Is It a Religion?
Is Kabbalah a separate religion, or a part of another religion?
It's religious, but it's not an independent religion. It is "a Jewish esoterical tradition of contemplation of divine secrets," according to Joseph Dan, the Gershom Scholem Professor of Kabbalah at Hebrew University in Jerusalem. Kabbalah was adapted by Christians in late medieval times; its symbols and some of its teachings (often spelled as Qabala) appear in non-Jewish esoteric systems like Rosicrucianism, Theosophy, the Hermetic Order of the Golden Dawn, and Freemasonry. They can even be found in neo-pagan systems like Wicca. While most mystical systems share similar aspirations-that is, ecstatic union with God-and while the experiences of their practitioners can be quite similar, they cannot be fully understood apart from their particular religious contexts. So most kabbalist rabbis would say you could not separate it from Judaism.
It's hard not to be catty when answering a question like this. Part of being a celebrity is being on the cutting edge, doing what's "cool" at the moment. That isn't to say that all celebrities are shallow-they're not. Some of them are totally dedicated to their religious, political, and cultural causes and very deliberately use their celebrity to raise consciousness. But when you're a celebrity, you're also something of a billboard-companies pay you to wear their sneakers or their jewelry. Similarly, religious groups might court you because of the money or the publicity value that you supply. A lot of celebrities got into Kabbalah because other celebrity friends got them into it-because of peer pressure.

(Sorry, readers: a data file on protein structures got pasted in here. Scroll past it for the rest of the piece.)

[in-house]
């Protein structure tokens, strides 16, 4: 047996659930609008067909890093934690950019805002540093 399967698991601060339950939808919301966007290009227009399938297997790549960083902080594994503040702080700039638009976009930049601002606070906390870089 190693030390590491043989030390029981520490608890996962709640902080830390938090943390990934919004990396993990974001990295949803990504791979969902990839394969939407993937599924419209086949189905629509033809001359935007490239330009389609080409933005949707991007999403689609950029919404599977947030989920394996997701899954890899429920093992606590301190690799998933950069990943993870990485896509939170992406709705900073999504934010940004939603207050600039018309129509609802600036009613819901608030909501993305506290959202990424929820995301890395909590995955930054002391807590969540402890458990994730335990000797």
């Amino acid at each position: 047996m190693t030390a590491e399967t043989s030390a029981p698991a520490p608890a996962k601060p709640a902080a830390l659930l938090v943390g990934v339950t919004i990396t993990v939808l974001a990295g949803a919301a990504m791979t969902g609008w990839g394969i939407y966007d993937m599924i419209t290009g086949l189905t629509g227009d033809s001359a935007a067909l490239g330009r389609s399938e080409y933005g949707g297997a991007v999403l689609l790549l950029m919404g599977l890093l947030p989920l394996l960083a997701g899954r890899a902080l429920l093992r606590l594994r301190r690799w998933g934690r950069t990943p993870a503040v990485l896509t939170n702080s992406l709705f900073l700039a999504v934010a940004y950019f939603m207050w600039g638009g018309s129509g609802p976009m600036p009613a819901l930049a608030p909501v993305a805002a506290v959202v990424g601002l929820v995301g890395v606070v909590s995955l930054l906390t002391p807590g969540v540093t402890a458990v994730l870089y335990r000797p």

It's worth noting that Madonna, Paris Hilton, Demi Moore, Britney Spears, Roseanne, et al get their Kabbalah from the Kabbalah Centre, which is very much the creation of one man, Philip Berg. Rav Berg has built the International Kabbalah Centres into a far-reaching empire, opening schools throughout the world and selling books, tapes, and products like "energetically blessed" bottled water. The relationship that the Kabbalah Centre enjoys with these celebrities is synergistic, to say the least.
Finally, celebrities are often spiritually needy. Fame and its trappings may be ultimately unsatisfying, and immersing themselves in the study of an esoteric discipline can fill a sense of spiritual emptiness. The popularized Kabbalah, with its red string bracelets to ward off envy and malice, can be especially attractive to people in the public eye.
The Powerful Names of God
Can you tell me the origin of "The 72 Names of God," and who authored it?
The 72-part name is derived from Exodus 14:19-21. It consists of 72 three-letter "words," which are made by the following formula: Word one is the first letter of verse 19, the last letter of verse 20, and the first letter 21. Word two takes the second letter of 19, the second-to-last of 20, and the second of 21. Repeat 70 more times. Legend has it that Moses used this formula to part the Red Sea; it is certainly very old and is mentioned in the medieval magical compendium the Sefer Raziel.
Rav Berg, the founder of the Kabbalah Centre, has recently published a book about the 72-part name, in which he calls it "the ultimate pill for any and everything that ails you because it strikes at the DNA level of our soul." Though Rav Berg studied with notable kabbalists and is a man of great learning, his movement is controversial.